Posted on: Feb 21, 2014
WorkSafe NZ wants to help people deal proactively with the issue of workplace bullying themselves, and to promote healthy work cultures.
Best practice guidelines on workplace bullying, released on 20 February 2014 by WorkSafe New Zealand, are a big step forward in support and guidance for businesses and individuals about what is a prevalent workplace hazard.
Titled “Preventing and responding to workplace bullying”, the guidelines encourage and support people in taking early self-help action against workplace bullying before seeking assistance from WorkSafe NZ or the mediation service offered by the Ministry of Business, Innovation and Employment (MBIE).
WorkSafe NZ General Manager, High Hazards & Specialist Services, Brett Murray, said WorkSafe NZ wanted to help people deal proactively with the issue themselves and to promote healthy work cultures. The guidelines were developed with MBIE, and seek to support employees and employers to respond to situations before they get out of hand and to achieve workplace-based solutions.
“Bullying in the workplace is a difficult issue for everyone concerned. It affects people’s personal health in a variety of ways, and also seriously impacts business productivity.”
The guidelines are available on WorkSafe NZ’s website, along with several online tools including:
- An “Am I Being Bullied” checklist
- A flowchart of actions for dealing with being bullied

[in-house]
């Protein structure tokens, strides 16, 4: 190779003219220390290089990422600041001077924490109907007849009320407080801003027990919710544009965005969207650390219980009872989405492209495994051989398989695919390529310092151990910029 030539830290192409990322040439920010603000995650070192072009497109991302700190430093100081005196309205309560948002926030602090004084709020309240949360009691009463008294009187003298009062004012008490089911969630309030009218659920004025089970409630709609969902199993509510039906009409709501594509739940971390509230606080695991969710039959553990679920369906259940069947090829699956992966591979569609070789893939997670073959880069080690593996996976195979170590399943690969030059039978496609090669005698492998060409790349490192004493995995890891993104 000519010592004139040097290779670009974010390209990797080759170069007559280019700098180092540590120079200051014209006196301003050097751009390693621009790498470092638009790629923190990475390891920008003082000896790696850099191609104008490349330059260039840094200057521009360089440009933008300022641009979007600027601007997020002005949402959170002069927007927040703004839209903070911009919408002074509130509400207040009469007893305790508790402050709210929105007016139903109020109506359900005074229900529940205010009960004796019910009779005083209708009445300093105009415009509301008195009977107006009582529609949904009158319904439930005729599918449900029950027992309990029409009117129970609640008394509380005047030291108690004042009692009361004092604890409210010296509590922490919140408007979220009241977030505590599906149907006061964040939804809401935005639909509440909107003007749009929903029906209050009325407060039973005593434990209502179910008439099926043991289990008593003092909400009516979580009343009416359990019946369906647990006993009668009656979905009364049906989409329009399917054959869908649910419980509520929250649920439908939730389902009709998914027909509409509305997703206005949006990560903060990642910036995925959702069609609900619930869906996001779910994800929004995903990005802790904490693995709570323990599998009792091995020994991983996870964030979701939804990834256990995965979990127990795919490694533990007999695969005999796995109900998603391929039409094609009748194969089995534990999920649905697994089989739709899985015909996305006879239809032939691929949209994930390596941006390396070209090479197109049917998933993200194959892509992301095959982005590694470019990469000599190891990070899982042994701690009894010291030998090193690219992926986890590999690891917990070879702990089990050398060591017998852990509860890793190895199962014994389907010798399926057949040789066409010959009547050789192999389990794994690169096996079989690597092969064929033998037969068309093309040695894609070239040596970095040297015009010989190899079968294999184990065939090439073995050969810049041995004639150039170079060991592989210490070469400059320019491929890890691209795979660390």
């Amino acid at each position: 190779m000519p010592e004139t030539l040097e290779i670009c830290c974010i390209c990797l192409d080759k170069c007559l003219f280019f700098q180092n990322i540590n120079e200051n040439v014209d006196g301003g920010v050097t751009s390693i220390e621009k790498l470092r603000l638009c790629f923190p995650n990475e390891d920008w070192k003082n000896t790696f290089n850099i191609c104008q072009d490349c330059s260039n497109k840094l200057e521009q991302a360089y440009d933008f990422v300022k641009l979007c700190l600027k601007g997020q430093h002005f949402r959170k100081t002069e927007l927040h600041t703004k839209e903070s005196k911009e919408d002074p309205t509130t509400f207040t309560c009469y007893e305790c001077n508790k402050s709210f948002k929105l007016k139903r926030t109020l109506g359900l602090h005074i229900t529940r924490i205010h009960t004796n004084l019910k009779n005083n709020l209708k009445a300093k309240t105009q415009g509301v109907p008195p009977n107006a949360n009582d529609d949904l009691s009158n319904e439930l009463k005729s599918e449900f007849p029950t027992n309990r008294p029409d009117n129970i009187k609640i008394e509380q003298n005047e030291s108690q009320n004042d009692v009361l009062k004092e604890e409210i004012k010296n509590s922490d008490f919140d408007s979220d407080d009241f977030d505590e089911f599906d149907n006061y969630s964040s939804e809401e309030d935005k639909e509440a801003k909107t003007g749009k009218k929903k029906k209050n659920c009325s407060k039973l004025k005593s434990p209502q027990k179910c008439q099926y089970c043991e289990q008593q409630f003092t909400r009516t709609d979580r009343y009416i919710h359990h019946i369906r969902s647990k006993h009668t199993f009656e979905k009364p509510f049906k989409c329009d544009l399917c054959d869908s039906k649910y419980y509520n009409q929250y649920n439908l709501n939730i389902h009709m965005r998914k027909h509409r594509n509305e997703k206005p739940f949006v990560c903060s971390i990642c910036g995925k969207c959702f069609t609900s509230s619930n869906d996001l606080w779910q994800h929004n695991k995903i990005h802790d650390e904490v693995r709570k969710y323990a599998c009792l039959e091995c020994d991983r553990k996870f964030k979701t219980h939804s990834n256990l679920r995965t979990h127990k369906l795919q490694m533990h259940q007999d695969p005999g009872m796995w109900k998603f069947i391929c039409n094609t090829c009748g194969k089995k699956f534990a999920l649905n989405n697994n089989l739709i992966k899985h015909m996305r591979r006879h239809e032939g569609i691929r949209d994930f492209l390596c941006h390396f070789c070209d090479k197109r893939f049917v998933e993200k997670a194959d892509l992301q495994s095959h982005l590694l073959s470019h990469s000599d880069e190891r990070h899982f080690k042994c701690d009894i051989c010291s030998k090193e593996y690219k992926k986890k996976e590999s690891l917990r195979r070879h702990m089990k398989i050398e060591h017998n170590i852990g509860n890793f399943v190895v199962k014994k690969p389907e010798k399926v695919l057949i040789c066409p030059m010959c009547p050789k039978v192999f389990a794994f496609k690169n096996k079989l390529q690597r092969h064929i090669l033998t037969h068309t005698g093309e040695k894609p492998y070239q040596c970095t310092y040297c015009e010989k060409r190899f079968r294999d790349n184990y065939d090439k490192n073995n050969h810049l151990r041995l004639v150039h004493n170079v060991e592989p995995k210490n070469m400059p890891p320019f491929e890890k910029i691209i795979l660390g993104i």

- A calculator tool for employers to assess the cost of bullying
- A workplace assessment tool that measures organisational culture with a view to preventing bullying.
Mr Murray said the guidelines provide a clear definition of bullying – a first for New Zealand. They also provide specific and targeted advice for both employees and employers.
“We wanted to take the issue of bullying out of the too-hard basket.”
Advice for employees ranges from how to assess if you are being bullied to recording instances of bullying behaviour to a range of low-key solutions.
Advice for employers ranges from how to best respond to reports or allegations of bullying to promoting a healthy and respectful work environment.
The guidelines were officially launched at the Toward Healthy Work for All symposium at Auckland University of Technology.
Source: WorkSafe NZ
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